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Based on BJGP2018;e586 & NICE 2018, NG35 & NICE-CKS 2016

  • Just remind me...
    • Myeloma is caused by a proliferation of monoclonal plasma cells in the bone marrow which secrete immunoglobulins, known as M proteins or paraproteins
    • These paraproteins increase plasma viscosity and cause renal damage, and the proliferation of plasma cells leads to bone marrow suppression and can cause hypercalcaemia
    • The median age of diagnosis is 70; only 15% of patients are aged under 60
    • The typical features of myeloma give rise to symptoms of fatigue, bone and MSK pains, headache, nausea, recurrent infections etc
    • Patients often present late with hypercalcaemia, pathological fractures or renal failure
    • Prognosis is variable, with survival times varying from a few weeks to 20 years; most respond to initial treatment and have a period of stability before relapse after 2 to 5 years; younger fitter patients who have high dose therapy and stem cell transplantation can expect to survive for a median of 7 years 
    • MGUS = monoclonal gammopathy of uncertain significance 
      • MGUS is a non-malignant condition with an abnormal paraprotein or M-protein
      • It is usually an asymptomatic, chance finding and once myeloma has been ruled out treatment is not necessary, however, patients have a chance of progression to myeloma or lymphoma at a rate of 1% per year with a latent period of up to 20 years
  • Diagnosis in primary care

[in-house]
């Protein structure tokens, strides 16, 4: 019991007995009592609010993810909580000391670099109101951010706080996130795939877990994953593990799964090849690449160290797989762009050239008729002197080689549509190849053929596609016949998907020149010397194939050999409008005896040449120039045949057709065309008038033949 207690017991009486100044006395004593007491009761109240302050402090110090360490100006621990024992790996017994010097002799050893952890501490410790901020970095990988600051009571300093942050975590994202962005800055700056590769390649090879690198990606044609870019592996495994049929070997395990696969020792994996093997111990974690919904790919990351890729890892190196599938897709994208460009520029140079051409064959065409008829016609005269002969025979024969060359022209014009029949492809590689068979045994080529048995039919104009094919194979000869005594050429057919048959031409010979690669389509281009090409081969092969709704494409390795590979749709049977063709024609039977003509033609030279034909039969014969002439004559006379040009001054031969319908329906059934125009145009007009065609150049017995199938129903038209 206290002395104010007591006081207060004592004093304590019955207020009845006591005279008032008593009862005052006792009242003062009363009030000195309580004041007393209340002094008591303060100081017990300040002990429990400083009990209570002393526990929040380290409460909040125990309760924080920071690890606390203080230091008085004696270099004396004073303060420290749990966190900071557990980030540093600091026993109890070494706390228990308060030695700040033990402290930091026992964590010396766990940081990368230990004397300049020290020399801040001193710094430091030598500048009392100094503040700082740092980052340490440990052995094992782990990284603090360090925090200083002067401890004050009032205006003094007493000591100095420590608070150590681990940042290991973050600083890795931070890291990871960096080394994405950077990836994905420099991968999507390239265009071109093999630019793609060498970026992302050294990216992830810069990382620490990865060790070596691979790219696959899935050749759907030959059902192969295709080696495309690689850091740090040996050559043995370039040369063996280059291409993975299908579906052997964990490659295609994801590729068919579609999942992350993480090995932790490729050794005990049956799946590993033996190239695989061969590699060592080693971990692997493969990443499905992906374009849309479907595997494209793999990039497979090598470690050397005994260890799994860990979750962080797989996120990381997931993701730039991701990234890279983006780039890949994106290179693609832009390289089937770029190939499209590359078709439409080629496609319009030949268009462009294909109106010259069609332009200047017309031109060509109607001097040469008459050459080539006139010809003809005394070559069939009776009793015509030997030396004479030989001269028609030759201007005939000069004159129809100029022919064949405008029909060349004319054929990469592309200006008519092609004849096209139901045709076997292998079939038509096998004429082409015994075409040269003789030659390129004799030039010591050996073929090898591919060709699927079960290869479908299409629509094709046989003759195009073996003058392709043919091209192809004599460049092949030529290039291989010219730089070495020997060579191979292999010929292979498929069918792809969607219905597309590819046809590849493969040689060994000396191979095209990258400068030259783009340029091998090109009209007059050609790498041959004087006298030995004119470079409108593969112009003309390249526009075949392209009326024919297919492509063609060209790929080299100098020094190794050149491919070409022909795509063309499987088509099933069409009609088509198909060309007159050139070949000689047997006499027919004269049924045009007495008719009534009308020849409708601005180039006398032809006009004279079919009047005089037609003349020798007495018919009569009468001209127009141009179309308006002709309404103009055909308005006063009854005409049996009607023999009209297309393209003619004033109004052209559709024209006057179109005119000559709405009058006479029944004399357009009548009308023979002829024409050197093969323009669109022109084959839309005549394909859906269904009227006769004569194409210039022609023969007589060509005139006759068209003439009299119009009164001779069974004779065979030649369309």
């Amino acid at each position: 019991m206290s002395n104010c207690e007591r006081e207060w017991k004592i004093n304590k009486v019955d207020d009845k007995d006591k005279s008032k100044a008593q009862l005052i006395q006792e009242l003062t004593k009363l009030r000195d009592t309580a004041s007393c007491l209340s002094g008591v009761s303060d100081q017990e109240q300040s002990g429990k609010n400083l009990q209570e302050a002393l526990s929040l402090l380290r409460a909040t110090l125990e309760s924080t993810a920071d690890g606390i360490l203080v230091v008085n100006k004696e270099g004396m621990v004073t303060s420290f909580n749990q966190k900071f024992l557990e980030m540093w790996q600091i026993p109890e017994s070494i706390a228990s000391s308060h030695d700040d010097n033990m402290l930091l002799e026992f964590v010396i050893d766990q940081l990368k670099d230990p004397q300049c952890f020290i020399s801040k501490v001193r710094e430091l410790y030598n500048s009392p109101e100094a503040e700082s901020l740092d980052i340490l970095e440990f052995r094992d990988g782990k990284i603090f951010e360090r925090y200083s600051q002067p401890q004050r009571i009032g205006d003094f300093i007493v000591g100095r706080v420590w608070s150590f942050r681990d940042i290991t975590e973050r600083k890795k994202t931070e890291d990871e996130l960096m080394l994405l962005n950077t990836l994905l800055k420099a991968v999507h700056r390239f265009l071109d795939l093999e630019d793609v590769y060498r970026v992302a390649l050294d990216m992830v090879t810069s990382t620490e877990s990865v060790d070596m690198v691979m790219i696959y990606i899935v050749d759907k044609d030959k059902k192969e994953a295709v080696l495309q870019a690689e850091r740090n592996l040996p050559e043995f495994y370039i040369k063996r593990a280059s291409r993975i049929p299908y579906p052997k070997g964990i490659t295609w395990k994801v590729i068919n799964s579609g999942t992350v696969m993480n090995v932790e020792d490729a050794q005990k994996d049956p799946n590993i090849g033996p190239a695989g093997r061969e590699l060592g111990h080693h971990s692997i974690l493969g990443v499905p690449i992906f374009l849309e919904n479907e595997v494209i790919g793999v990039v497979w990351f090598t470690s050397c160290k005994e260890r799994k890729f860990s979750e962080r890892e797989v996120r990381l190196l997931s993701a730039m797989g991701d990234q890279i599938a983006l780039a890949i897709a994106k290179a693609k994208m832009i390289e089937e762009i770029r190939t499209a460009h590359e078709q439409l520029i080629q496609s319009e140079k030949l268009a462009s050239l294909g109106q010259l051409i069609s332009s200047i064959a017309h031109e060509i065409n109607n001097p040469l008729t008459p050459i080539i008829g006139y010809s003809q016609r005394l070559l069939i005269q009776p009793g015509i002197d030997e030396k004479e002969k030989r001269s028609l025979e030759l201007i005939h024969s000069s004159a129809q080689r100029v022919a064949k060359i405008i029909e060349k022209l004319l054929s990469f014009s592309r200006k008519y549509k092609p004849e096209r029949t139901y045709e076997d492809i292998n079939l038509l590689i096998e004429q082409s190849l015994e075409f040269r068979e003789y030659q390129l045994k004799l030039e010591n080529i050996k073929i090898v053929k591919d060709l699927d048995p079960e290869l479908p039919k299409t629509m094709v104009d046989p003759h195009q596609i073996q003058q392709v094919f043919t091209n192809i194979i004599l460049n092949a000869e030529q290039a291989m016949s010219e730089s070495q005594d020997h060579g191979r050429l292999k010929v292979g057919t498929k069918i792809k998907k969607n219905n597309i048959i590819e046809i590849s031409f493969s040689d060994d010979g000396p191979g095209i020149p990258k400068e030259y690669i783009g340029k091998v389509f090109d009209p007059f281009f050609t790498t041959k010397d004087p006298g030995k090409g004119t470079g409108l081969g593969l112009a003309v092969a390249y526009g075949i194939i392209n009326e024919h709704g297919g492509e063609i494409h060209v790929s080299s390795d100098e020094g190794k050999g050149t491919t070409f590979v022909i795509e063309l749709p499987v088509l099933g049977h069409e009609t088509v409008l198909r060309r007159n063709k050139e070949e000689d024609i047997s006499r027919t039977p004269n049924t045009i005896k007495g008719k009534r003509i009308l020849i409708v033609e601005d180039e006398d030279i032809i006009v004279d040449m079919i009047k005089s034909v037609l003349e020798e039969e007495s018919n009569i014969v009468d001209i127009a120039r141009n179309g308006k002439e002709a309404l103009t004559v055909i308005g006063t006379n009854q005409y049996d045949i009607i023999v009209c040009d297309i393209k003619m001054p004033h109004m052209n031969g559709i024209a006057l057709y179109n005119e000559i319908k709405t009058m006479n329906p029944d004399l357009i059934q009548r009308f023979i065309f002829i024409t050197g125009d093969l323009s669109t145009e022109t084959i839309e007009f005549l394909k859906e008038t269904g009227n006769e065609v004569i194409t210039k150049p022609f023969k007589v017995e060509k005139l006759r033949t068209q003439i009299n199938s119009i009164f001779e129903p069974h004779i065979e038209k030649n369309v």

• Consider possible myeloma in adults (especially aged over 60) presenting with non-specific symptoms e.g. fatigue, bone pain, recurrent infection, headaches etc.
    • Check FBC, ESR, renal function and calcium studies in all patients
    • A normal FBC and ESR  is sufficient to rule out the disease in most patients presenting in primary care with non-specific symptoms
    • ESR is a better 'rule out' inflammatory marker for myeloma than CRP
    • If FBC, ESR, creatinine, or calcium are abnormal or if the index of suspicion is higher arrange urgent serum electrophoresis and Bence-Jones protein urine assessment
    • Serum electrophoresis and Bence-Jones protein are negative in 2% of people who have a non-secretory form of the disease, so refer if significant clinical suspicion persists
    • Arrange XRays of symptomatic areas of bone pain to exclude pathological fracture
    • Arrange urgent admission if significant hypercalcaemia or acute kidney injury
    • If serum and/or urine protein electrophoresis suggest myeloma urgent haematology referral
  • Secondary care management
    • Diagnostic confirmation is via further blood tests, bone marrow aspirate and biopsy and skeletal MRI
    • Secondary care management depends on disease stage, prognosis and co-morbidities but may include bisphosphonates, corticosteroids, chemotherapy and immune-modulating drugs
    • High dose chemotherapy and stem cell transplant may be offered in younger, fitter patients
  • Primary care management
    • On-going support and holistic care, including lifestyle advice e.g. maintaining good hydration status
    • Identification and prompt investigation of possible new complications, including: pathological fractures, spinal cord compression, impaired immunity, anaemia, bleeding disorders, acute kidney injury, cognitive impairment and stroke due to hyperviscosity
    • Prompt treatment of infections with broad-spectrum antibiotics
    • Vaccination, seasonal influenza and also pneumococcal
    • Pain control (avoid NSAIDs due to renal risk)
    • Management of depression and anxiety
    • Supportive and palliative care
Published on 27th November 2019

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